DNS PRIVate Exchange (dprive) Working Group S. Bortzmeyer
Internet-Draft AFNIC
Intended status: Informational March 9, 2015
Expires: September 10, 2015

DNS privacy considerations


This document describes the privacy issues associated with the use of the DNS by Internet users. It is intended to be an analysis of the present situation and does not prescribe solutions.

(REMOVE BEFORE PUBLICATION: Discussions of the document should take place on the DPRIVE working group mailing list [dprive].)

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Table of Contents

1. Introduction

This document is an analysis of the DNS privacy issues, in the spirit of section 8 of [RFC6973].

The Domain Name System is specified in [RFC1034] and [RFC1035]. It is one of the most important infrastructure components of the Internet and often ignored or misunderstood. Almost every activity on the Internet starts with a DNS query (and often several). Its use has many privacy implications and this is an attempt at a comprehensive and accurate list.

Let us begin with a simplified reminder of how the DNS works. (REMOVE BEFORE PUBLICATION: We hope that the document [I-D.hoffman-dns-terminology] will be published as a RFC so most of this section could be replaced by a reference to it.) A client, the stub resolver, issues a DNS query to a server, called the recursive resolver (also called caching resolver or full resolver or recursive name server). Let's use the query "What are the AAAA records for www.example.com?" as an example. AAAA is the qtype (Query Type), and www.example.com is the qname (Query Name). (The description which follows assume a cold cache, for instance because the server just started.) The recursive resolver will first query the root nameservers. In most cases, the root nameservers will send a referral. In this example, the referral will be to the .com nameservers. The resolver repeats the query to one of the .com nameservers. The .com nameservers, in turn, will refer to the example.com nameservers. The example.com nameserver will then return the answer. The root name servers, the name servers of .com and the name servers of example.com are called authoritative name servers. It is important, when analyzing the privacy issues, to remember that the question asked to all these name servers is always the original question, not a derived question. The question sent to the root name servers is "What are the AAAA records for www.example.com?", not "What are the name servers of .com?". By repeating the full question, instead of just the relevant part of the question to the next in line, the DNS provides more information than necessary to the nameserver.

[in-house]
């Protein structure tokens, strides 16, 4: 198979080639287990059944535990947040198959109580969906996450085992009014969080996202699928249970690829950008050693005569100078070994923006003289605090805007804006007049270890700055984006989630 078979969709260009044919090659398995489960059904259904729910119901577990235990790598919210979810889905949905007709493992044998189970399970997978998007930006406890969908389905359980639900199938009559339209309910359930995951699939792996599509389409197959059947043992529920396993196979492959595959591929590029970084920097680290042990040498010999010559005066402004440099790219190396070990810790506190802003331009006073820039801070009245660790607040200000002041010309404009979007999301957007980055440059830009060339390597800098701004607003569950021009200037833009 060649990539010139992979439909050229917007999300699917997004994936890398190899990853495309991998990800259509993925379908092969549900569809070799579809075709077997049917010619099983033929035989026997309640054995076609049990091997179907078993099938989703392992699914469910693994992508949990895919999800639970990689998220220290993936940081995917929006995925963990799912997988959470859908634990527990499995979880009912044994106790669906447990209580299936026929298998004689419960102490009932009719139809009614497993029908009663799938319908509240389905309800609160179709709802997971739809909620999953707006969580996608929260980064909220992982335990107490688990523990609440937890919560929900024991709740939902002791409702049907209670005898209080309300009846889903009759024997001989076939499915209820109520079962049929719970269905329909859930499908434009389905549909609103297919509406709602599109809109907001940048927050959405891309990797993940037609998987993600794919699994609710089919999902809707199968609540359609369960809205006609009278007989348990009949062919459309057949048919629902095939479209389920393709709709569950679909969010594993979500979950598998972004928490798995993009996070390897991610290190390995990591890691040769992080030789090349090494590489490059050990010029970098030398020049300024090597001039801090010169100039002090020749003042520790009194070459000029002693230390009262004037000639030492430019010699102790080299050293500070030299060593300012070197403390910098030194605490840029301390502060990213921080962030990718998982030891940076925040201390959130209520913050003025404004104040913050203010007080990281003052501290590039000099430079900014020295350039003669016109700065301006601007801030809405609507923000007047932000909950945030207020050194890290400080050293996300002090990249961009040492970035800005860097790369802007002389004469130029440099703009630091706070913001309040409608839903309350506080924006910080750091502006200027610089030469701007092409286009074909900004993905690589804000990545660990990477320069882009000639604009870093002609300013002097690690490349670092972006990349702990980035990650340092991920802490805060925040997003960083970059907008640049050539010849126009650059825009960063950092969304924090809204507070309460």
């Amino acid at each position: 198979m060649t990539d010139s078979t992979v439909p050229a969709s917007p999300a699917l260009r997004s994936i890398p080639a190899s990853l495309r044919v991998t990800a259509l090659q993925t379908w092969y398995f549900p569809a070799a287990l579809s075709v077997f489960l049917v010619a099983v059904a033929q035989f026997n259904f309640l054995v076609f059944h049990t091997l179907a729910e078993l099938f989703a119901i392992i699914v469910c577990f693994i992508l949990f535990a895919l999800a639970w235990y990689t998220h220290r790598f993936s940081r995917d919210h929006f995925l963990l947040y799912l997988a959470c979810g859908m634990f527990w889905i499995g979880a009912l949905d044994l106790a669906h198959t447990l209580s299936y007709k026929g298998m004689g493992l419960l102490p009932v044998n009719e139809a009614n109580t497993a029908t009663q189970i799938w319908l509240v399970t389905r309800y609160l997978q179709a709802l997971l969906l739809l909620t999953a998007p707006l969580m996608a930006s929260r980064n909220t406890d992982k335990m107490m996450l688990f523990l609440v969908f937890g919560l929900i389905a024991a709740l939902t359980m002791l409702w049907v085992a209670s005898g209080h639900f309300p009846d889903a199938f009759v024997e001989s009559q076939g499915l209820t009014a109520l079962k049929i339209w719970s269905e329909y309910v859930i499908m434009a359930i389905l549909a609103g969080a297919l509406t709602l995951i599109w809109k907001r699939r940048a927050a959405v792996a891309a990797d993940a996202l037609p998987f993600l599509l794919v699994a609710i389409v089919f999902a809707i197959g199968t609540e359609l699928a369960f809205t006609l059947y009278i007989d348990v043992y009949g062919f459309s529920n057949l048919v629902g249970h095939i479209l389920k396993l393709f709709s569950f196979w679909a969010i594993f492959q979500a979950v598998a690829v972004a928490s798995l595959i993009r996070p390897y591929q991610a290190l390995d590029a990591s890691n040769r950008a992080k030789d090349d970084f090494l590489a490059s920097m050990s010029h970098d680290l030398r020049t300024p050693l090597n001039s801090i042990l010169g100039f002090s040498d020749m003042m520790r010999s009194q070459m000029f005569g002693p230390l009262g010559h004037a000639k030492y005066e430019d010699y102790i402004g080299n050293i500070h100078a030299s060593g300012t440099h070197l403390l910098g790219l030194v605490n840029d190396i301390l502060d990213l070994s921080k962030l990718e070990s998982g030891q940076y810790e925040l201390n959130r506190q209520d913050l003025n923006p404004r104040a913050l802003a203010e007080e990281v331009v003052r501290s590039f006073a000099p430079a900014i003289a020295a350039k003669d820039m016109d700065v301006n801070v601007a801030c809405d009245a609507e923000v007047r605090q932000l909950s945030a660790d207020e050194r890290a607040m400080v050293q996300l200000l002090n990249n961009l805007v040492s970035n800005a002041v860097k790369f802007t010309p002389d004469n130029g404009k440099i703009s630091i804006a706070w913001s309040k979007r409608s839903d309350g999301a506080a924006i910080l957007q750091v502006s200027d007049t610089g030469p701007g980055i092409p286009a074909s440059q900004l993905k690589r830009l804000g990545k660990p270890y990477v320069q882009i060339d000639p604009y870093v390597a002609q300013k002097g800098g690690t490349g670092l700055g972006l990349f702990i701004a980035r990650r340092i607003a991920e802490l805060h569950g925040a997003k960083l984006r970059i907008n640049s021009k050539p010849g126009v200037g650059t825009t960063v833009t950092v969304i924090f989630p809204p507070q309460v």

Because DNS relies on caching heavily, the algorithm described just above is actually a bit more complicated, and not all questions are sent to the authoritative name servers. If a few seconds later the stub resolver asks to the recursive resolver, "What are the SRV records of _xmpp-server._tcp.example.com?", the recursive resolver will remember that it knows the name servers of example.com and will just query them, bypassing the root and .com. Because there is typically no caching in the stub resolver, the recursive resolver, unlike the authoritative servers, sees all the DNS traffic. (Applications, like Web browsers, may have some form of caching, which do not follow DNS rules. So, the recursive resolver does not see all the name resolution activity.)

It should be noted that DNS recursive resolvers sometimes forward requests to other recursive resolvers, typically bigger machines, with a larger and more shared cache (and the query hierarchy can be even deeper, with more than two levels of recursive resolvers). From the point of view of privacy, these forwarders are like resolvers, except that they do not see all of the requests being made (due to caching in the first resolver).

All this DNS traffic is currently sent in clear (unencryted), except a few cases when the IP traffic is protected, for instance in an IPsec VPN.